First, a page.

Masterson’s Straight Rye Whiskey (45% alc./vol.)
October 17, 2011
A carefully crafted panorama of grassy dry grain, moist earth and burlap sacks, along with zingy pepper, blossoming floral vanilla, fragrant leather and tobacco leaves. Spicy Rye. ★★★★★
Seeking to capture a niche in the growing spirits market, 35 Maple, a division of The Other Guys, has introduced an upscale straight rye whiskey called Masterson’s. The strategy? On-premise placements and sales to high-end wine and bottle shops. Let’s pull back some of the layers here. The Other Guys own 35 Maple. The owners of The Other Guys are members of the Sebastiani family. The Sebastianis have a long history as wine makers in the Sonoma Valley. How long? A mere 110 years.
When stonemason Samuele Sebastiani first emigrated from the Tuscany region of Italy to California, he made his living mining the Sonoma hills for cobblestones to pave the streets of nearby San Francisco. During long days cutting stone, Sebastiani realized, that similar to his homeland, if not exactly paved with gold, these hills had much more potential than a source of humble cobblestones. Within nine years he had saved enough money to buy land in Sonoma County. His goal? To plant grapes and establish his own winery. Soon Sebastiani’s vineyard was supplying wine to his neighbours in Sonoma as well as restaurants in San Francisco.
In 1919, as Prohibition approached, a few California winemakers ripped up their vines and planted fruit trees. Most, however, remained in denial and simply went ahead tending their vines in preparation for their anticipated business-as-somewhat-usual 1920 harvest. This seeming foolishness quickly turned into a windfall for vineyard owners as the price of California grapes and grape juice spilled out of control in the face of unquenchable demand. A clause in the Volstead Act, the legislation which defined Prohibition, permitted home wine making. Soon, every square inch of California that would support a grapevine did so – for purely home-based purposes, of course.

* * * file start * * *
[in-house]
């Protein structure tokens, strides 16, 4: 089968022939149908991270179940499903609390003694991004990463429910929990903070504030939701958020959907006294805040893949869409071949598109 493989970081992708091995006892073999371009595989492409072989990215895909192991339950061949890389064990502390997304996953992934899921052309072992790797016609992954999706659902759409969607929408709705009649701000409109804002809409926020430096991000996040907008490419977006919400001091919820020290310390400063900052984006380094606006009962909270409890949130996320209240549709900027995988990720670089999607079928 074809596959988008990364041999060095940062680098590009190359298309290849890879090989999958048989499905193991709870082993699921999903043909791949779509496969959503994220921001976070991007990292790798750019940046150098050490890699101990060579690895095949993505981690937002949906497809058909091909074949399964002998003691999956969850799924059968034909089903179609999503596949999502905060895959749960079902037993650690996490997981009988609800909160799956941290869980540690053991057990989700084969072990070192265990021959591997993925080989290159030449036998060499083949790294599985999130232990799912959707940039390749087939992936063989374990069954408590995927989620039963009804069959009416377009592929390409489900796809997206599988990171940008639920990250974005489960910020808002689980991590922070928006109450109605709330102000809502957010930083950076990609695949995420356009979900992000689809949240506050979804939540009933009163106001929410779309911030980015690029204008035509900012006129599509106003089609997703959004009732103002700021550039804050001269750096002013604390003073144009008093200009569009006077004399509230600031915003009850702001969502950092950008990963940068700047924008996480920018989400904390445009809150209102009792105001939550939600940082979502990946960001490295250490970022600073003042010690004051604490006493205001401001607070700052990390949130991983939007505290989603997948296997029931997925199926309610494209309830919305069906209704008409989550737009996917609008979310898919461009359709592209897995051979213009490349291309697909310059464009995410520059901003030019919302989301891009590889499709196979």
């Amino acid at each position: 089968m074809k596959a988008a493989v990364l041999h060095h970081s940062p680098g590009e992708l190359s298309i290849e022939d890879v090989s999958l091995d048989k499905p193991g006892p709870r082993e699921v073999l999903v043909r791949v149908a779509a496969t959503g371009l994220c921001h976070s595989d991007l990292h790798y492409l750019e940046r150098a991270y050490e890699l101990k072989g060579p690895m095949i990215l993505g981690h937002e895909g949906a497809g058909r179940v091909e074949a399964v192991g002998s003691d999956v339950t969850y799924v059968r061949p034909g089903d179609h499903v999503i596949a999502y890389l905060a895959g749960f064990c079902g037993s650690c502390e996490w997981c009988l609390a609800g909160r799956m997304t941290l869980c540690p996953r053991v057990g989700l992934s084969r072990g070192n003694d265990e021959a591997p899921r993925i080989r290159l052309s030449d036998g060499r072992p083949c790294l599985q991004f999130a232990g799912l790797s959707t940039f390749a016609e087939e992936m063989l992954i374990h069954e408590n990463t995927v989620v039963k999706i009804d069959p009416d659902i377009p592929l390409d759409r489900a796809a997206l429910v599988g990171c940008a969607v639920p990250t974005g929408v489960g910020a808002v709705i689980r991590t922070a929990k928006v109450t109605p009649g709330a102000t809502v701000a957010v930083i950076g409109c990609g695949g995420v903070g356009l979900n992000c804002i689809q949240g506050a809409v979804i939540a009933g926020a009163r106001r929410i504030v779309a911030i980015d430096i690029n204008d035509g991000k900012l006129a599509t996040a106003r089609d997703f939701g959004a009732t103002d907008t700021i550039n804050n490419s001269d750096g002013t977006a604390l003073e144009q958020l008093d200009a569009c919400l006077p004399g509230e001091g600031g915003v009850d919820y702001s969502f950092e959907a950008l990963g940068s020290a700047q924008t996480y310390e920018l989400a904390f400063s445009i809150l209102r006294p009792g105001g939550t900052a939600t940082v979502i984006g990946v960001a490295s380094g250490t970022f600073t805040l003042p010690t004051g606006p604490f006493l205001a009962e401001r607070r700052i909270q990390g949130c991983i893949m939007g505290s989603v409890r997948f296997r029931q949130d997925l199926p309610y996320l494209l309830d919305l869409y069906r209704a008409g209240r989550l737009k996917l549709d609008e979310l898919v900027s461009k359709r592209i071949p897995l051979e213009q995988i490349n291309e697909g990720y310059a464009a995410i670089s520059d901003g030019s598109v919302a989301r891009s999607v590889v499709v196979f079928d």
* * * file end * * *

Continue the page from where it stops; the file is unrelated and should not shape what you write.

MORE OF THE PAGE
Not wishing to interfere in any way with high church rituals or the prescription practices of the medical profession at large, the Volstead Act also permitted the production and sale of sacramental and medicinal wine. The difference between these products was simply the way they were labelled. Before long a huge trade sprung up with pharmacists, and particularly religious leaders, operating high-volume wine stores selling all manner of “wine” to the newly converted and the newly infirm. This perfectly legal trade created many personal fortunes, and it also set the stage for California, with its rapidly expanding vineyards, to become a major player in the world of wine after Prohibition was repealed.
While other Sonoma wineries quickly joined the highly profitable grape juice trade, Samuele Sebastiani alone, chose instead to continue making wine legally for the burgeoning sacramental and medicinal markets. It was a wise move indeed for he was able to use what turned out to be nearly fourteen years of Prohibition to further develop his winery and hone his winemaking skills.